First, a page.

OK - please check all connections again and again until you're sure that it's all right. As said - all ground connections must go to each channel seperately. Please refer to the schematic on the project page. Each single wiring (for one channel) is shown on the scheme and should be followed. For the wiring and the parts connections refer to: HiFi Amp Scheme.

I now must remark also that this little amp is not a "state of the art" super duper "top of the tops" high end device for 30 bucks... It's just simple to build and yummy yummy good!

Sry - i don't have some other ideas at the moment - but i hope that was a little help now ;-)
If not - i'll take the time to make it work right - with your kindly help...

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Tom.

Some of my projects: TDA2050 Chip Amp, the LM3886 Gainclone Thread and the Szekeres Headamp Thread.


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PostPosted: 03 Oct 2009, 04:53 
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Hi Tom,

The transformers are connected each to its own-independent set of rectifier bridge, capacitors and resistors.

The RCAs are connected independently to their own amplifier and each amplifier is connected to its own power source.

I think that the problem is that I´m using the same ground for everything including the RCAs. My common ground it's the one that comes out from the union of the +/- wires after the rectifier bridges, resistors and capacitors.

I have no idea how to manage the wiring to have 2 independent grounds per channel. As far as I understand the only way to do so would be to build inderpendent power sources.

Could you please explain me with a little bit more detail how to separate the grounds for each channel?

The C2 capacitor brand is MPE and it is a polyester one. The electrolitic caps are either REC or capXon.

Thank you for your time and patience with a newbee :D, I'm having quite a lot of fun with this project.

Best regards


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PostPosted: 03 Oct 2009, 14:18 
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Hey again,

it seems that your build is basically OK...

OK - at the end, the supply has two common grounds - taken from the PS + and - potential. Maybe we should take a second view on it to see how the thing works: The ground for each channel is build "on board" on each channels amp board. There are TWO wires from the supply to each amp board. One wire is the plus, one the minus. Each board has 2 buffer / power supply bypass electrolytic caps. The caps "supply" and buffer the TDAs again after the power supply leads to the boards. Each of this cap supplies its own potential (one + rail and one - rail). The ground for each channel also is done by this caps. You could see the caps on the amp boards as a second supply. With their own potentials they form their own ground at each board with the dependence to the power supply. All RCA and pot ground connections (each channel seperately) are connected to this gnd potential on the amp boards. The common ground shown on the supply schematic only is symbolic and has nothing in common with the amplifiers grounding system! The symbol is shown (as usual) to see the relation for the supply rail potentials. The heck is - how you have the view onto the whole circuit and how it works. Simple is not simply simple.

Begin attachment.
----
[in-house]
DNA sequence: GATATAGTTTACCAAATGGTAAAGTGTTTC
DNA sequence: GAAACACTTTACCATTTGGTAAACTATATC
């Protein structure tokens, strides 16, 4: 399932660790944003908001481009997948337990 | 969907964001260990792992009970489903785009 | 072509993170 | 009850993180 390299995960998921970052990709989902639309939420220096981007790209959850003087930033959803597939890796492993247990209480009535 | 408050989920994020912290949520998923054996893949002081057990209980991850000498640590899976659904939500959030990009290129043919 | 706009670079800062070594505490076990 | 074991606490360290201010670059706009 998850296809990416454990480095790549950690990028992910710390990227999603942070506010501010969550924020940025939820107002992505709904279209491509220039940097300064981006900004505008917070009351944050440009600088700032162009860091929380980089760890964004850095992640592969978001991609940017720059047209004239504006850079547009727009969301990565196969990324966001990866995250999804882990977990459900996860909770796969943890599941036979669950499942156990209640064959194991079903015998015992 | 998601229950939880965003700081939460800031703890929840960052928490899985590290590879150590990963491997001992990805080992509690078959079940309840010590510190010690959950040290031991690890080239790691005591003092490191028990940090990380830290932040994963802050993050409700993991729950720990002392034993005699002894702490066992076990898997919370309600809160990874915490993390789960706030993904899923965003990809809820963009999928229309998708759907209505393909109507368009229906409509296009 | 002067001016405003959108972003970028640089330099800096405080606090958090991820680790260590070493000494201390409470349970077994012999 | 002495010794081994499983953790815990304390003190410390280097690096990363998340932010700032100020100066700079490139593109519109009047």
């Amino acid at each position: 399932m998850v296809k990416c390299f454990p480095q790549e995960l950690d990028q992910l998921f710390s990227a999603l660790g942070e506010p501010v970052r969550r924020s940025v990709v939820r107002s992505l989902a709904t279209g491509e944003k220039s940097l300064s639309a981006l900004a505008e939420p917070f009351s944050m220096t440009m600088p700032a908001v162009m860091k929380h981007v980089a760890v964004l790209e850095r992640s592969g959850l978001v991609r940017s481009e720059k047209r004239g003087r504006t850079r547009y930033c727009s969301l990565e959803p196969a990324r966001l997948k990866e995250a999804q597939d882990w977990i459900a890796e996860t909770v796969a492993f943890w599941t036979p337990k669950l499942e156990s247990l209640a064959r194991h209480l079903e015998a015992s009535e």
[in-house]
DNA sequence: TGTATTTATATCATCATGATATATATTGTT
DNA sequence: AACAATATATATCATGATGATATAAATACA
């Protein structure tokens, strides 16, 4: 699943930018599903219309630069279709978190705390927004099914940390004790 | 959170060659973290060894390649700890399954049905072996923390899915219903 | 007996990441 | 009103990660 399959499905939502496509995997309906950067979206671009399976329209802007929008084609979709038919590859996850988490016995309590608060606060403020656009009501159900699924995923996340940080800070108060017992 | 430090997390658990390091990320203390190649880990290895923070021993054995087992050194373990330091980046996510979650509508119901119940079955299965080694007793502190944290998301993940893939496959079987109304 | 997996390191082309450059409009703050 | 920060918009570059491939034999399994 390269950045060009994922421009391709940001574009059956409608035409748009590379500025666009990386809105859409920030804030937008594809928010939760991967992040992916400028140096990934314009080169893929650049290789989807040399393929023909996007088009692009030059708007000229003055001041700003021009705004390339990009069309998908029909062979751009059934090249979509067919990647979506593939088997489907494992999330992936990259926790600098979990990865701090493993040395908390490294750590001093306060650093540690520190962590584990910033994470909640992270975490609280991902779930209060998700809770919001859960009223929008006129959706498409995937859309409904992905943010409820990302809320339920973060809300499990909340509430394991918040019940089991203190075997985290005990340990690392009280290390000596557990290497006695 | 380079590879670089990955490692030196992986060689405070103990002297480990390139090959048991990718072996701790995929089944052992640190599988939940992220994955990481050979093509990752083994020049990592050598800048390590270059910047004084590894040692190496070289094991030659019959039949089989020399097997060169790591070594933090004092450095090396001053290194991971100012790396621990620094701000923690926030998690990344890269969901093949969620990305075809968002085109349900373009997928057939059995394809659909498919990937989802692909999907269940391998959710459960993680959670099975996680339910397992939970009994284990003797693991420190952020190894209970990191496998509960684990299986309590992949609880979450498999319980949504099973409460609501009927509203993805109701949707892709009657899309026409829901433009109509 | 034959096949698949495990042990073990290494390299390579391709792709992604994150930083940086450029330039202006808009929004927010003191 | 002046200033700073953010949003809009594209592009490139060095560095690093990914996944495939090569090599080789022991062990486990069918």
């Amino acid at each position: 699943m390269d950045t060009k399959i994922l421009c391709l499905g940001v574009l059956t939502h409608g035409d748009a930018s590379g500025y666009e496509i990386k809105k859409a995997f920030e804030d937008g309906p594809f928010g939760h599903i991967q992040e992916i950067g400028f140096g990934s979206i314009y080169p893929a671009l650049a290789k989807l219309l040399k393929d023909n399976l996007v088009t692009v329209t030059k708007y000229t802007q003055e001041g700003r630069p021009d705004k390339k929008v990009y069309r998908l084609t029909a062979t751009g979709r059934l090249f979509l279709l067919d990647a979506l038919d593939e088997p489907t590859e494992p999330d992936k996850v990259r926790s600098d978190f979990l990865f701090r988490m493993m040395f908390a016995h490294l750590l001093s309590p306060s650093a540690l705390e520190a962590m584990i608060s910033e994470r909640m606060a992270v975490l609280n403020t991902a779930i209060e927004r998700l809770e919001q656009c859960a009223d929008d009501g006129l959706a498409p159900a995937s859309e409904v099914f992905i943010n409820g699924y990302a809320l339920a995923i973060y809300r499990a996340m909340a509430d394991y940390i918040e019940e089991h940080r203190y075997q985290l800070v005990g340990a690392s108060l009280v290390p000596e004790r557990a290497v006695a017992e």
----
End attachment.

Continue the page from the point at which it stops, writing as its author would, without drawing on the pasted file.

I hope that was good to understand how the grounding works on the channels (i don't know to write it better - feel free to ask!...).
Afaik - this technique usually is used to have the lowest possible crosstalk on each channel and to get a wider sound stage. In each case - it's logic and accurate.

Now - i have no further ideas what could be wrong (if there really is something that went wrong). For me, it seems to be ok what you've put together.. All i can say now, is to check the circuit again. Sometimes you don't see the trees in the forest.
Maybe you'll show us some detailed pics from your build. Just to see, if we can find something else...

One of my mates, here in Krautland, has build the version from the project page and he's very pleased and impressed by his amp.. I also must say, that he builds speakers.. A lots of them.. He was looking for amp to test his speaker builds and for his own use... He promised me, that the amp sounds very clear (sometimes a bit sharp) and very detailed - with a high resolution and a wide sound stage. I asked him for some pics but he didn't answer til today.. (it's weekend).